So, the difficult things you experience are all – no doubt – intended by God to work this quality in you.
But as you consider the list of realities that God puts into your life in order to work endurance in you, you might kind of despair.
• Your faith being tested?
• Job-like pain and anguish?
How can anyone actually endure these things?
[S] We can endure these things only because we have hope. We have confident expectation of good things to come for us. The Thessalonians’ patience or endurance was accompanied by hope.
In fact, endurance is the very path to hope. It works like this:
• We glory in our trials – because we know that trials work endurance, and endurance works experience, and experience works hope in us (Romans 5:3-4).
• God has given us the Old Testament with all of its examples and illustrations for us – at least in part – so that we would be comforted by what’s written in it and be encouraged to endure. And the ultimate goal of all of that is that we would have hope (Romans 15:4).
So, the Thessalonian believers had this endurance within them – an endurance brought about by their confident expectation – their hope – even and especially in the midst of their sufferings. And this caused Paul to give thanks to God for them.
…Can you identify anyone in this church who has been through sufferings? …If you can’t, you need to get to know us better.
In this assembly:
• We have had people battle cancer and win for now.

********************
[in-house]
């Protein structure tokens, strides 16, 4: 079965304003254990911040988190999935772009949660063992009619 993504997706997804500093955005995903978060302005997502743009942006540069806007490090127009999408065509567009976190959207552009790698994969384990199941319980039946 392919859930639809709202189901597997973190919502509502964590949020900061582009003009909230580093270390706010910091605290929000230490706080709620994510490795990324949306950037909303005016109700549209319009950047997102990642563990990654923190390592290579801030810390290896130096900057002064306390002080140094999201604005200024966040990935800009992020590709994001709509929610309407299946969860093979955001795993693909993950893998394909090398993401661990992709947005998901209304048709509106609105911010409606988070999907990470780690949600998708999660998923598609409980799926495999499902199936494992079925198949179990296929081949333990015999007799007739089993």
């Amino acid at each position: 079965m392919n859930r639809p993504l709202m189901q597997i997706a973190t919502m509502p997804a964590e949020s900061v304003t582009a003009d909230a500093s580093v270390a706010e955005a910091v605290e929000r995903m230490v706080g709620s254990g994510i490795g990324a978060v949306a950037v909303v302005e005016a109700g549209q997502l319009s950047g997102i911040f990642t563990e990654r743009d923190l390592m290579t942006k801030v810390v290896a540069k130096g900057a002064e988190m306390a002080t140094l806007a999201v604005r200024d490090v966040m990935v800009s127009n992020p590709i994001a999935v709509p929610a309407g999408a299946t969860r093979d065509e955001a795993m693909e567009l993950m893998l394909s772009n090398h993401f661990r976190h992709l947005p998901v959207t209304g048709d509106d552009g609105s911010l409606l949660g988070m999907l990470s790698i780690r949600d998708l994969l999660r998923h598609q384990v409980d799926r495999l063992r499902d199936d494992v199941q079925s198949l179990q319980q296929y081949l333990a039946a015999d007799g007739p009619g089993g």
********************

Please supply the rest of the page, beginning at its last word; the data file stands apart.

• We have dear folks with wayward children.
• We have had surgeries.
• We’ve suffered miscarriages.
• There are unexplained illnesses.
• We have some with strained relationships with family due to our trusting Christ.
• We have experienced – mostly moderate forms of – persecution.
• Some are honestly struggling with depression.
• Some of us have lost spouses.
How do you see these people responding to these painful trials and afflictions? If they’re responding by enduring these hardships, then you and I owe God some thanks. Don’t we?
And how is it that these dear brethren are responding with endurance to the trials presented to them? We’ve mentioned that they have hope or confident expectation. But what is that hope founded upon?
in our Lord Jesus Christ
Our brethren – like the Thessalonian believers – have their confidence in Christ.
• All believers have what Paul calls “the hope of glory” which is “Christ in [us]” (Colossians 1:27).
• Paul identifies our hope to be none other than Jesus Christ (1 Timothy 1:1). He alone is our confidence.
• His glorious future appearing is what Paul calls the “blessed hope” (Titus 2:13).
When you have cancer, When your job is hard, When you lose a loved one, When the Lord has not yet given you a spouse, When you are undergoing serious medical issues, When home life is not peaceful, When finances are impossibly tight…
We confidently await Christ. We await his helping us in this life. And we await his future coming for us.
So, this is yet another prompt to give thanks to God for genuine believers. As we pray for these folks and remember these activities of theirs, we are prompted to give thanks to God for his help with all of these things.
1 Thessalonians 1 Summary Verse 4
And the last reality that Paul mentions that causes him to give thanks for the Thessalonian believers is the evident fact that God had chosen them.
1 Thessalonians 1:4 AV 1873
4 knowing, brethren beloved, your election of God.
Well, how exactly did Paul know that God had chosen the Thessalonian believers? …We’re going to have to discover that next time.
But for now, I would encourage us all to engage in these three actions through the rest of the week and let them prompt you to thank God for other genuine believers.
1. Pray for them.
2. As you do that, remember their work and labor and endurance.
3. And look at their life to find evidences of their having been chosen by God.
And may all of that praying and remembering and knowing concerning your brethren lead you to give thanks to God for them.